Jobson's film is a strange mishmash of grit and goo. It features the visual style of A Clockwork Orange, but hero Frankie Mac's (Kevin McKidd) tortured insights into the lowdown blue meanies sound like something scribbled into an übersensitive 15-year-old's diary.
Some of that sentiment might have been excusable if screeched at full volume and backed by some serious drum beats. But Frankie's internal thoughts, offered in voice-over narration, sink the film like a bag of drowned kittens.
In flashback, Frankie muses on the frustrated romantic within ("Inside of all of us is something beautiful. Something that wants to say hello to the world.") and identifies the root of his problem - his dad's adultery. In Jobson's transparent cause-and-effect exposition, Frankie is soon bowing his sullen kiddie head into every glass in sight, setting up both the single explanatory event for his lifelong unhappiness and the addiction that addresses it.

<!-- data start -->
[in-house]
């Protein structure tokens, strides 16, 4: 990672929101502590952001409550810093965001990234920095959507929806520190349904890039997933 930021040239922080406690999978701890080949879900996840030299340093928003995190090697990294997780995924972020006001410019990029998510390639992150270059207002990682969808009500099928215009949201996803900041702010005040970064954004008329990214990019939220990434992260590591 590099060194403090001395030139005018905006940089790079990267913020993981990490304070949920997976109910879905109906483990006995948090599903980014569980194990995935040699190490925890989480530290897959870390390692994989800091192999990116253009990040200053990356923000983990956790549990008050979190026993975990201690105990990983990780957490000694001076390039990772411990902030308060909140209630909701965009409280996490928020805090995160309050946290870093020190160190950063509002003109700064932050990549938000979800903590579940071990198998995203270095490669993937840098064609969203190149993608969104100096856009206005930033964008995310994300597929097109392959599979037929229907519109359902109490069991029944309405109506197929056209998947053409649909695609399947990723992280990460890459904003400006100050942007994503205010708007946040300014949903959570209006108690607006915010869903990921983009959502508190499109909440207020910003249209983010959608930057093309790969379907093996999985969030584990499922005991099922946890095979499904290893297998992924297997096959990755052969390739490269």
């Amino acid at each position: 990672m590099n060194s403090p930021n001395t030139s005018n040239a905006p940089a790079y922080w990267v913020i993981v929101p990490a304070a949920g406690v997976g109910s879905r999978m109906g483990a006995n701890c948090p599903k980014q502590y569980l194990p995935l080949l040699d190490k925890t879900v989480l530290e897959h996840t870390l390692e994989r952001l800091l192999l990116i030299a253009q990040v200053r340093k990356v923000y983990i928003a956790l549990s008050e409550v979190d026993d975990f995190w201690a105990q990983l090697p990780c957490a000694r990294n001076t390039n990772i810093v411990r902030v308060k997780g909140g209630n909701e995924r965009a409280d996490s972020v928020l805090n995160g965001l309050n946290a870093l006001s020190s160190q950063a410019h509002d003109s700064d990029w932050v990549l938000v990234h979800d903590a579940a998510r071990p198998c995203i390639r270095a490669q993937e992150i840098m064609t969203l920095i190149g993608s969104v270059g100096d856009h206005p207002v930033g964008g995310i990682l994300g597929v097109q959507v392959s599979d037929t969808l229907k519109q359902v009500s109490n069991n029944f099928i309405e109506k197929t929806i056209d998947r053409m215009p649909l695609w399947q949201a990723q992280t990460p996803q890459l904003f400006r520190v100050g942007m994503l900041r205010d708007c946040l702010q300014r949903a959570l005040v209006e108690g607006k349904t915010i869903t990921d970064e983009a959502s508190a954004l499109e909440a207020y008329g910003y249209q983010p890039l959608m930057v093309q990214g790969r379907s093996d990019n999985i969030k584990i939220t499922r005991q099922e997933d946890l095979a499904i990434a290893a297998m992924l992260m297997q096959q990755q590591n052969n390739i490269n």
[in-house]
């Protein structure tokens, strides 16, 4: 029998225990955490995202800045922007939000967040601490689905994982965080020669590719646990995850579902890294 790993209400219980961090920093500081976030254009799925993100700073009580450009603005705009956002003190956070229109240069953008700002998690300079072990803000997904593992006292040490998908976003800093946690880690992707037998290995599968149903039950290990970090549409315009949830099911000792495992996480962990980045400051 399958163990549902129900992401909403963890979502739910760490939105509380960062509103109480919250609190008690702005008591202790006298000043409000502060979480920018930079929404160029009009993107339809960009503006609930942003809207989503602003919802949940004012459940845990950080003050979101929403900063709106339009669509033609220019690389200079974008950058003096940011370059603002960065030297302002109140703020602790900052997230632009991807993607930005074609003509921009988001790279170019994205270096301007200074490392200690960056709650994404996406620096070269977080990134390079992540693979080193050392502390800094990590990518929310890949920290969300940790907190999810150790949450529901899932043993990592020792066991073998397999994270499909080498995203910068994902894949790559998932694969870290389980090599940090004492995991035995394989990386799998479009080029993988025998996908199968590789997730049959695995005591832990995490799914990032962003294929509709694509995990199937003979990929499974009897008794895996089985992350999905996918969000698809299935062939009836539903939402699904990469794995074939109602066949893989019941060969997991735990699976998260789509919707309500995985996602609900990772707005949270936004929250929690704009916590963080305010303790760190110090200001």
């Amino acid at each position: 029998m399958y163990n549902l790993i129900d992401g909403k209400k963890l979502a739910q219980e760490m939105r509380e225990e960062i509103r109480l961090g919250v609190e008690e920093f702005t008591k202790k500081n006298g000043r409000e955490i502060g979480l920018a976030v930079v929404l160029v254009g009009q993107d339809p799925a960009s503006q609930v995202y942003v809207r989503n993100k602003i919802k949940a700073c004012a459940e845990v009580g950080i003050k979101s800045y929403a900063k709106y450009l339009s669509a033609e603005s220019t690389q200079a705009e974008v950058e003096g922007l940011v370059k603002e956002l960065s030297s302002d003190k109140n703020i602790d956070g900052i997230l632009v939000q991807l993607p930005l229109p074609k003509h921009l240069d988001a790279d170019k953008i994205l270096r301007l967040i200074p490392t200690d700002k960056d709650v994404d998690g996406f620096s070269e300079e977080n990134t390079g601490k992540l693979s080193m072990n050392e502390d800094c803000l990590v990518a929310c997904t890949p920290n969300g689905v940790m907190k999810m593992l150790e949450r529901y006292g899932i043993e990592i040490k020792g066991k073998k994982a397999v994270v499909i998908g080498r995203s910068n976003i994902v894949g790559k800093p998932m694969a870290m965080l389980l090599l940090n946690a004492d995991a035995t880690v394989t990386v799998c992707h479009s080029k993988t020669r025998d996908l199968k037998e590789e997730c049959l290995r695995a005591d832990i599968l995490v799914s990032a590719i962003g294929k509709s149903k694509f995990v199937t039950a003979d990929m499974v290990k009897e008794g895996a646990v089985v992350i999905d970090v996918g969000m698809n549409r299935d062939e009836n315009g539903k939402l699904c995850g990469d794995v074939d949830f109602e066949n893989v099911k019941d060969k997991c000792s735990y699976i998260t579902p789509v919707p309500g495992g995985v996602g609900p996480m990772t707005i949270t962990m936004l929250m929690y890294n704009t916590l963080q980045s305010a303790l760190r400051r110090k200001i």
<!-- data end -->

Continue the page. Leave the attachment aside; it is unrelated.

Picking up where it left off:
All grown up, Frankie is the skinhead ringleader of a band of punks whose sadness has transformed into hatred. Though they are meant to be some of the most stylish and arresting scenes in the film, the dramatically lit dispatches from a thug's life are strangely devoid of energy and suffer from a similar form of melodramatic overkill that plagues Jobson's flowery writing. How a film so centered on disillusioned youth with a great soundtrack and directed by a genuine Scottish punk turned out so square is one of the film's biggest mysteries.
16 Years of Alcohol struggles mightily - often with some real flair and a compelling performance by McKidd - to show what it is to be young, angry and isolated in gritty working-class Edinburgh. But Jobson dares us with his desultory exposition and the tortured poetry of Frankie's thoughts, to appreciate his eternal malaise as something beyond art house fussiness.
Opens Fri., April 22, at Landmark Midtown Art Cinema.
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